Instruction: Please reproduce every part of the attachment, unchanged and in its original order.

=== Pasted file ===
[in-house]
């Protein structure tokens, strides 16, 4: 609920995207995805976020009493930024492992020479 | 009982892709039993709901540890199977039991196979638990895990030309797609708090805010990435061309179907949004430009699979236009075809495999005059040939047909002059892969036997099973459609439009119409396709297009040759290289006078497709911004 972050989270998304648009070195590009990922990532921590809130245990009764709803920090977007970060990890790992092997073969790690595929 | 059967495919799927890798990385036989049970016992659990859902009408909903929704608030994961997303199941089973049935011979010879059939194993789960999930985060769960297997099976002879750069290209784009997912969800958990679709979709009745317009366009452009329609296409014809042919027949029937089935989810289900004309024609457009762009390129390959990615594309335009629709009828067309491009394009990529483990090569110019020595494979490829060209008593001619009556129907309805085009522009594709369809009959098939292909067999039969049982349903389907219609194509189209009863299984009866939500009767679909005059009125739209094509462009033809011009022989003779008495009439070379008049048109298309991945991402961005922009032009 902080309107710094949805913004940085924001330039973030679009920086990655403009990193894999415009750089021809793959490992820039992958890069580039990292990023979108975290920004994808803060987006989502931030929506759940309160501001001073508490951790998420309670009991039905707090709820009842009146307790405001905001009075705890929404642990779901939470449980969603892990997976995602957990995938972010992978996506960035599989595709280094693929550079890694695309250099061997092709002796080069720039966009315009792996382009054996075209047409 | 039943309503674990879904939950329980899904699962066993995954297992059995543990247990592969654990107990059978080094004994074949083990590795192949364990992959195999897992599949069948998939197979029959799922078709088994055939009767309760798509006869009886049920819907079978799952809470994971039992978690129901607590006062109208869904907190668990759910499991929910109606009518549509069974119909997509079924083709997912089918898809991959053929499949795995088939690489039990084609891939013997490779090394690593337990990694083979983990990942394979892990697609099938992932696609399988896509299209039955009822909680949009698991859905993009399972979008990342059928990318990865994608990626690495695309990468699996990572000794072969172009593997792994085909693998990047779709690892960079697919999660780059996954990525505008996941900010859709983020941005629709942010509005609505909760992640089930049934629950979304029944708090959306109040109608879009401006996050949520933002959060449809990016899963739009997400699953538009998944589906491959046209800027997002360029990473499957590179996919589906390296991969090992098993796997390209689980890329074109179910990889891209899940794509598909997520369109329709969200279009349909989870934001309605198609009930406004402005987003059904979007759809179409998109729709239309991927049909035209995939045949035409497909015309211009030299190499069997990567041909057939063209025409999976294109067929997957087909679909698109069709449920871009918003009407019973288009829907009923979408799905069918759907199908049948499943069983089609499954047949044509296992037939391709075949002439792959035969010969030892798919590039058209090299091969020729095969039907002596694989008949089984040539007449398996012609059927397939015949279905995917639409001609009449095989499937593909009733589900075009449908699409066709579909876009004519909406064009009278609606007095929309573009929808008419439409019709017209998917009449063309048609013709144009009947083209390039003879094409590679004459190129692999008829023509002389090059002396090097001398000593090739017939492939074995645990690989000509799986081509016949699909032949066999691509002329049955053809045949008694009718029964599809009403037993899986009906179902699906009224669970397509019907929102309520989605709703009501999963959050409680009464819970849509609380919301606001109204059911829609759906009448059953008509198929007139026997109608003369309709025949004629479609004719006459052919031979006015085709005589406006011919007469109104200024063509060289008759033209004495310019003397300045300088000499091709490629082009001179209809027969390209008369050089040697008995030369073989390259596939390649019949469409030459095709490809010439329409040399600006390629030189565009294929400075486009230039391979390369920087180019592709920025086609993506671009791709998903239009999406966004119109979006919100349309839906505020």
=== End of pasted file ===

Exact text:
[in-house]
């Protein structure tokens, strides 16, 4: 609920995207995805976020009493930024492992020479 | 009982892709039993709901540890199977039991196979638990895990030309797609708090805010990435061309179907949004430009699979236009075809495999005059040939047909002059892969036997099973459609439009119409396709297009040759290289006078497709911004 972050989270998304648009070195590009990922990532921590809130245990009764709803920090977007970060990890790992092997073969790690595929 | 059967495919799927890798990385036989049970016992659990859902009408909903929704608030994961997303199941089973049935011979010879059939194993789960999930985060769960297997099976002879750069290209784009997912969800958990679709979709009745317009366009452009329609296409014809042919027949029937089935989810289900004309024609457009762009390129390959990615594309335009629709009828067309491009394009990529483990090569110019020595494979490829060209008593001619009556129907309805085009522009594709369809009959098939292909067999039969049982349903389907219609194509189209009863299984009866939500009767679909005059009125739209094509462009033809011009022989003779008495009439070379008049048109298309991945991402961005922009032009 902080309107710094949805913004940085924001330039973030679009920086990655403009990193894999415009750089021809793959490992820039992958890069580039990292990023979108975290920004994808803060987006989502931030929506759940309160501001001073508490951790998420309670009991039905707090709820009842009146307790405001905001009075705890929404642990779901939470449980969603892990997976995602957990995938972010992978996506960035599989595709280094693929550079890694695309250099061997092709002796080069720039966009315009792996382009054996075209047409 | 039943309503674990879904939950329980899904699962066993995954297992059995543990247990592969654990107990059978080094004994074949083990590795192949364990992959195999897992599949069948998939197979029959799922078709088994055939009767309760798509006869009886049920819907079978799952809470994971039992978690129901607590006062109208869904907190668990759910499991929910109606009518549509069974119909997509079924083709997912089918898809991959053929499949795995088939690489039990084609891939013997490779090394690593337990990694083979983990990942394979892990697609099938992932696609399988896509299209039955009822909680949009698991859905993009399972979008990342059928990318990865994608990626690495695309990468699996990572000794072969172009593997792994085909693998990047779709690892960079697919999660780059996954990525505008996941900010859709983020941005629709942010509005609505909760992640089930049934629950979304029944708090959306109040109608879009401006996050949520933002959060449809990016899963739009997400699953538009998944589906491959046209800027997002360029990473499957590179996919589906390296991969090992098993796997390209689980890329074109179910990889891209899940794509598909997520369109329709969200279009349909989870934001309605198609009930406004402005987003059904979007759809179409998109729709239309991927049909035209995939045949035409497909015309211009030299190499069997990567041909057939063209025409999976294109067929997957087909679909698109069709449920871009918003009407019973288009829907009923979408799905069918759907199908049948499943069983089609499954047949044509296992037939391709075949002439792959035969010969030892798919590039058209090299091969020729095969039907002596694989008949089984040539007449398996012609059927397939015949279905995917639409001609009449095989499937593909009733589900075009449908699409066709579909876009004519909406064009009278609606007095929309573009929808008419439409019709017209998917009449063309048609013709144009009947083209390039003879094409590679004459190129692999008829023509002389090059002396090097001398000593090739017939492939074995645990690989000509799986081509016949699909032949066999691509002329049955053809045949008694009718029964599809009403037993899986009906179902699906009224669970397509019907929102309520989605709703009501999963959050409680009464819970849509609380919301606001109204059911829609759906009448059953008509198929007139026997109608003369309709025949004629479609004719006459052919031979006015085709005589406006011919007469109104200024063509060289008759033209004495310019003397300045300088000499091709490629082009001179209809027969390209008369050089040697008995030369073989390259596939390649019949469409030459095709490809010439329409040399600006390629030189565009294929400075486009230039391979390369920087180019592709920025086609993506671009791709998903239009999406966004119109979006919100349309839906505020």